Letta traces govt 'road map' with Napolitano
Confidence vote 'possible' next week, pair agree02 December, 20:23
(ANSA) - Rome, December 2 - Premier Enrico Letta met President Giorgio Napolitano Monday night to trace the road map for a government whose balance of power has changed after the exit of Silvio Berlusconi following a split in the former premier's party.
The two agreed that a confidence vote in the smaller but more cohesive coalition, which has said it will frame a new reform agenda, could take place as early as next week, a statement from the presidential palace said.
"It was agreed that swift parliamentary approval is opportune to enable the direction and content of the government's activity to be mapped out, marking the change between the old and the new majority," it said. Napolitano cobbled together an unnatural alliance between Letta's Democratic Party (PD) and Berlusconi's then People of Freedom (PdL) party to end a two-month post-election stalemate in April.
But policy-making was hampered by constant sniping from Berlusconi hawks who eventually followed the three-time premier and media magnate into his newly revived Forza Italia (FI) party when pro-government doves led by Deputy Premier Angelino Alfano chose stability over saving their then leader from a Senate ouster after a tax-fraud conviction.
The government's majority has been cut to about a dozen votes in the Senate but Letta argues it is in fact much stronger now Alfano has formed his breakaway New Centre Right (NCD) party, which has promised to help push through much-needed economic and political reforms amid record unemployment and public disaffection with politics in Italy's longest recession for two decades.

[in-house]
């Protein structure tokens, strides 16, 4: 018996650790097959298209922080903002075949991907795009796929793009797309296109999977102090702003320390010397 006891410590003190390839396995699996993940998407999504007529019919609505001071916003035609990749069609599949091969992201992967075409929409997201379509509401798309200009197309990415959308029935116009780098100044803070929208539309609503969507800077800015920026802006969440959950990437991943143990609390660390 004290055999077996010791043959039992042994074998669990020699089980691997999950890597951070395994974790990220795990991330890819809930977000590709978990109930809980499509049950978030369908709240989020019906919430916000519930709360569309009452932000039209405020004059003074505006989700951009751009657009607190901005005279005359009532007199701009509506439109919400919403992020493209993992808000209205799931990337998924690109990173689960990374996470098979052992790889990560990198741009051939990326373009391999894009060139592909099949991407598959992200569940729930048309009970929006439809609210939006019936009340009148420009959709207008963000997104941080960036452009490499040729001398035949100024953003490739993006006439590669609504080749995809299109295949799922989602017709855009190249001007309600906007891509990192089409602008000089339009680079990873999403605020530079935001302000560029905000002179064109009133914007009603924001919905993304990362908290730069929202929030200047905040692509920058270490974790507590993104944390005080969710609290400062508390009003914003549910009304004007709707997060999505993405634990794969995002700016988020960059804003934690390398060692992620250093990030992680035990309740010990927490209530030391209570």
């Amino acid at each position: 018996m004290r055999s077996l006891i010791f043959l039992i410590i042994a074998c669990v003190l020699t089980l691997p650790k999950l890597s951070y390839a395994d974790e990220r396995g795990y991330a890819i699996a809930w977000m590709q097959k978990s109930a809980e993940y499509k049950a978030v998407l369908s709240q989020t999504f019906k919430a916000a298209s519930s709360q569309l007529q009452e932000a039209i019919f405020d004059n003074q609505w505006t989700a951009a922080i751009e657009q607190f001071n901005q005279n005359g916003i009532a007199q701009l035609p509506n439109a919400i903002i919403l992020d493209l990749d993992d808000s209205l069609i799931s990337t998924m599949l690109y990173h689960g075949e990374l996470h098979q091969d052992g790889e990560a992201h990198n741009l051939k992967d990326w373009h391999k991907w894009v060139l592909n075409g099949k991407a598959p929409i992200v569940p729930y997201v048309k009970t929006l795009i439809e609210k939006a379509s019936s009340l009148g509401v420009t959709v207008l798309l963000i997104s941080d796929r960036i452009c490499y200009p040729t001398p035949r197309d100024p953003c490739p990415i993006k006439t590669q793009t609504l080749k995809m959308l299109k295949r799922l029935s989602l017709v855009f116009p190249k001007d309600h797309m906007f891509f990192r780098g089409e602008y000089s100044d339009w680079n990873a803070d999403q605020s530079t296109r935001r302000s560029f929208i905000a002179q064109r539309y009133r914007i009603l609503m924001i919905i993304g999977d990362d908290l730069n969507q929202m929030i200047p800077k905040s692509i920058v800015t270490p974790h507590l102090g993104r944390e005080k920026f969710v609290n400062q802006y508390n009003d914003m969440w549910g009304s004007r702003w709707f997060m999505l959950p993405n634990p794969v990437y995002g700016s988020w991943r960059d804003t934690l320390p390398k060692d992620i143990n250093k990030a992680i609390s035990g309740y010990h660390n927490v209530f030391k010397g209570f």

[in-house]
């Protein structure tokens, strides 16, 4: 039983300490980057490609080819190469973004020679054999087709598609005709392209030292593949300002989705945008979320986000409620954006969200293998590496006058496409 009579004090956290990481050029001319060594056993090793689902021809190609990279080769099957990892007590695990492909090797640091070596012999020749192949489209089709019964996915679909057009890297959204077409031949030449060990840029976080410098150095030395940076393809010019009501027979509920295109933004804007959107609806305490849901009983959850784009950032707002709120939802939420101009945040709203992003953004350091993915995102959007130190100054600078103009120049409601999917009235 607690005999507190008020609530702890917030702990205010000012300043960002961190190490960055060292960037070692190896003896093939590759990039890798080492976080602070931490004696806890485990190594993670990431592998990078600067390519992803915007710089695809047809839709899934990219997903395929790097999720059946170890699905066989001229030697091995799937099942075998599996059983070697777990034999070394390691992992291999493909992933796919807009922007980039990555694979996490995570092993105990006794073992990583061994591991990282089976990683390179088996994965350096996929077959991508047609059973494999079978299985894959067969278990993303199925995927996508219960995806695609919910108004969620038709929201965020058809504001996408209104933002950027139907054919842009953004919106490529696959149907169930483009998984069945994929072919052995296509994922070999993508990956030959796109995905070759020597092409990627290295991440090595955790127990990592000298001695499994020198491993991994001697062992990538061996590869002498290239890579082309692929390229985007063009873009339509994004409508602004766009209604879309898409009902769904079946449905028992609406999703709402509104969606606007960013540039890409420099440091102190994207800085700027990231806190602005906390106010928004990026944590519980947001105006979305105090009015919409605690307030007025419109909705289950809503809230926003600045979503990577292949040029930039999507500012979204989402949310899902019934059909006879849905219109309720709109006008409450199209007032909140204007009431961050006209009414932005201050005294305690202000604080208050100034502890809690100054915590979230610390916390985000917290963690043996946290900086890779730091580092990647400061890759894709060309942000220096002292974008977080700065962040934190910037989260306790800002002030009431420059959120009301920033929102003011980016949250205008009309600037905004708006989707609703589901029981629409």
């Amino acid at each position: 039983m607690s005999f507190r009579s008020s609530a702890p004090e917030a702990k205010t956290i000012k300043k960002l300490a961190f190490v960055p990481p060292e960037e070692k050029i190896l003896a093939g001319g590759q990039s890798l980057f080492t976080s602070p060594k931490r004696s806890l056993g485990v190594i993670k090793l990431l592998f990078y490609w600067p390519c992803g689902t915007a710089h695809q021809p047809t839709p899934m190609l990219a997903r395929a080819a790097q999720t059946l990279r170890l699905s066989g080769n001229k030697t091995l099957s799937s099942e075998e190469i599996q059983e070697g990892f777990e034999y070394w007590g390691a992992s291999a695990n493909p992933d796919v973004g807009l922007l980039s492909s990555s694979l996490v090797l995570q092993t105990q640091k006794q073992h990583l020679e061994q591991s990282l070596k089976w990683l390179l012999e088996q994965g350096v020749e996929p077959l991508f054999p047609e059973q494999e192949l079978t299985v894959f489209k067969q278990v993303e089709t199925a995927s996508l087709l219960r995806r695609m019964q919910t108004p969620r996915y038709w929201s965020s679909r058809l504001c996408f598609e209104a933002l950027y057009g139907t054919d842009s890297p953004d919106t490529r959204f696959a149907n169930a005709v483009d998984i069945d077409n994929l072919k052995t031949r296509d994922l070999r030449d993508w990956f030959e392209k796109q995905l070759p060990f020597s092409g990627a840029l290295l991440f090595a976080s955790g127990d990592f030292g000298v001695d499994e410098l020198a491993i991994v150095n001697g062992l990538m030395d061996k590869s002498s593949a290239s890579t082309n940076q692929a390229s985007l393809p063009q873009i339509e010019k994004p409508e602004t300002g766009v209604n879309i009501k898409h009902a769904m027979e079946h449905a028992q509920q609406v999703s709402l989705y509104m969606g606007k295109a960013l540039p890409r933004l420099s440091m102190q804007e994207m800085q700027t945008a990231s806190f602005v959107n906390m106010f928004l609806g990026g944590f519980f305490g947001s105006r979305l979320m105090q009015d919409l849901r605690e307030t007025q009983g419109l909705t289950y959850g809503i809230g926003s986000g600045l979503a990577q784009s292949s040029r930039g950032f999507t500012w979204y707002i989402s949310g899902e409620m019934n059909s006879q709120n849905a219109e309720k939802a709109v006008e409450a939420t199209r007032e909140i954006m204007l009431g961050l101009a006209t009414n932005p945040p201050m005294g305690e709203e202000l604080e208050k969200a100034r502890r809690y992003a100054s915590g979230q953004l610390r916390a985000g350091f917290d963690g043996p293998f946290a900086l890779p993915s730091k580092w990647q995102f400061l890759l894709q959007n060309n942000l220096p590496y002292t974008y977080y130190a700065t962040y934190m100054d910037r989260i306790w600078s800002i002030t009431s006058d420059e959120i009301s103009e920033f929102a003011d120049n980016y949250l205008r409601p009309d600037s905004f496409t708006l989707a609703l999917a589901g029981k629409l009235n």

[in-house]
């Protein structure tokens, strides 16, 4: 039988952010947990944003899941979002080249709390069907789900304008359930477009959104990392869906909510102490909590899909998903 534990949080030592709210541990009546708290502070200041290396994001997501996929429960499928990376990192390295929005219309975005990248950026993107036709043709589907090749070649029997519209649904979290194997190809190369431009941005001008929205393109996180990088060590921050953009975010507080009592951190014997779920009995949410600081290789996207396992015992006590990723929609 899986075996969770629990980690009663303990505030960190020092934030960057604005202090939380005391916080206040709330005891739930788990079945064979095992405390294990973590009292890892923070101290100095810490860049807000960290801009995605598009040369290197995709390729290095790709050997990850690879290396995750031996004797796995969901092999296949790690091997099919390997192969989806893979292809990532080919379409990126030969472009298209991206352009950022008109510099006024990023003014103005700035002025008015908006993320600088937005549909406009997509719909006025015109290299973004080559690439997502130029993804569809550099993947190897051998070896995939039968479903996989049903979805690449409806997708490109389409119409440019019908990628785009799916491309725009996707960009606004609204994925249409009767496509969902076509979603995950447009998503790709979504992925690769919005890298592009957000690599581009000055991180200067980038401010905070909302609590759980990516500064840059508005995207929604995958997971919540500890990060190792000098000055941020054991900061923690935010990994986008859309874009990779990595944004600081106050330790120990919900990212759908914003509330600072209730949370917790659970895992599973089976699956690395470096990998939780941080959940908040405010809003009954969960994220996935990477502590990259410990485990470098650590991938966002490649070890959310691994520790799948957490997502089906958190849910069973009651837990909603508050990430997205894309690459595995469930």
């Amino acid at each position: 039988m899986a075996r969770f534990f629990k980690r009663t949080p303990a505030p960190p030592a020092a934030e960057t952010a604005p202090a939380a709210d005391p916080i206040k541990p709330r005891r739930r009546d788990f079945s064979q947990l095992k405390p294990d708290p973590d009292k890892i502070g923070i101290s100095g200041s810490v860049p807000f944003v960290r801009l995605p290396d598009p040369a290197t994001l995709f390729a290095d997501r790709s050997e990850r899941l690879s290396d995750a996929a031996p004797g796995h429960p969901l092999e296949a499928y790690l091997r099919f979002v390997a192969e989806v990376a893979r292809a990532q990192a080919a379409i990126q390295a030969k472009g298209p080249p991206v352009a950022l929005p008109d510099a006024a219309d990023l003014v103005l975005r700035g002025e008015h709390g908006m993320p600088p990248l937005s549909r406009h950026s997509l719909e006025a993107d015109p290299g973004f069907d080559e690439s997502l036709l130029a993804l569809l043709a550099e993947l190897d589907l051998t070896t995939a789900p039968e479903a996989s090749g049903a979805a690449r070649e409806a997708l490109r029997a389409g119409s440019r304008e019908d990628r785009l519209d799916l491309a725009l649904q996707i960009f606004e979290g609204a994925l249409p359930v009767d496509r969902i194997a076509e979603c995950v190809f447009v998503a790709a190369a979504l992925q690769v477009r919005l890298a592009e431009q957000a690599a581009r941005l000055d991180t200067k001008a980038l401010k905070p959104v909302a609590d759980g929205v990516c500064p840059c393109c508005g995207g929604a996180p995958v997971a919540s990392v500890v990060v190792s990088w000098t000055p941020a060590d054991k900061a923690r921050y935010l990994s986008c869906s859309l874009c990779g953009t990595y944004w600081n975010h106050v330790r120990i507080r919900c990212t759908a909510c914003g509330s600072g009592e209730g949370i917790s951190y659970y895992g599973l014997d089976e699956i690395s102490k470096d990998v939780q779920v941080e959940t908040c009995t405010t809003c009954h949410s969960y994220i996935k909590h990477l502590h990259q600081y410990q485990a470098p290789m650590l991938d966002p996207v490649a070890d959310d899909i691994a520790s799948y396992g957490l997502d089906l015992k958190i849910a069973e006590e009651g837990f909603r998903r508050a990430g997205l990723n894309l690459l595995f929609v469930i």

Going into the meeting with Napolitano, which is expected to set a date for a new confidence vote formally empowering the new PD-NCD alliance, Letta reaffirmed his confidence that the new government will implement key structural reforms and frame a new electoral law to replace the one widely blamed for February's inconclusive result. "We will give concrete answers to citizens," the premier said after a meeting in Rome with Israeli Prime Minister Benjamin Netanyahu.
Letta has suggested that the confidence vote be held after PD primaries on December 8 when popular and charismatic Florence Mayor Matteo Renzi is expected to be elected the new leader of the centre-left party, replacing caretaker Guglielmo Epifani.
Italian media say Napolitano is likely to go along with Letta's wishes, since the political picture will be clearer once the PD has a new and fully empowered head.
Renzi has already hinted he may bring down the government unless it hurries up with reforms, especially in introducing a new electoral law, cutting red tape to help lift businesses out of the recession, and lowering taxes on the millions of Italians struggling to cope or dropping into poverty.
Alfano warned Monday that the NCD, while aware of its junior role in government, would not stand for threats to bring the exexcutive down and was not scared of returning to the polls where it will stand with FI.
Polls suggest the two new parts of the old PdL will reap more combined support than the former party did alone.
They predict another virtual three-way tie between a PD-led coalition, an FI-led one and the anti-establishment 5-Star Movement of former comedian Beppe Grillo.
This would lead to gridlock in the Senate, polls say.
A key reform supported by the PD and the NCD, as well as other parties, is to do away with the Senate so the coalition that wins the Lower House rules.
But reform of the widely reviled electoral law - set to be assessed by the Constitutional Court - is bogged down in parliament.
Meanwhile the 2014 budget, crucial to helping the economy while keeping to EU-mandated deficit limits, is going through parliament amid disagreements between the government parties, although not the outright squabbles that were a constant feature when Berlusconi's anti-tax hawks were in the coalition.
Alfano said the NCD would not stay in government if it meant having to bow to diktats from Renzi. "We are not afraid of going to the polls, and (Renzi) should not pull the rope too hard," he said.
The Florence mayor replied "Italians are the ones who are tightening their belts" and pledged that if he wins the PD primary he will unveil a one-billion-euro cut to political costs and a "real" employment plan to help get Italy working again.
Letta was optimistic that the country was turning the corner.
"The end of the economic crisis is at hand," he said.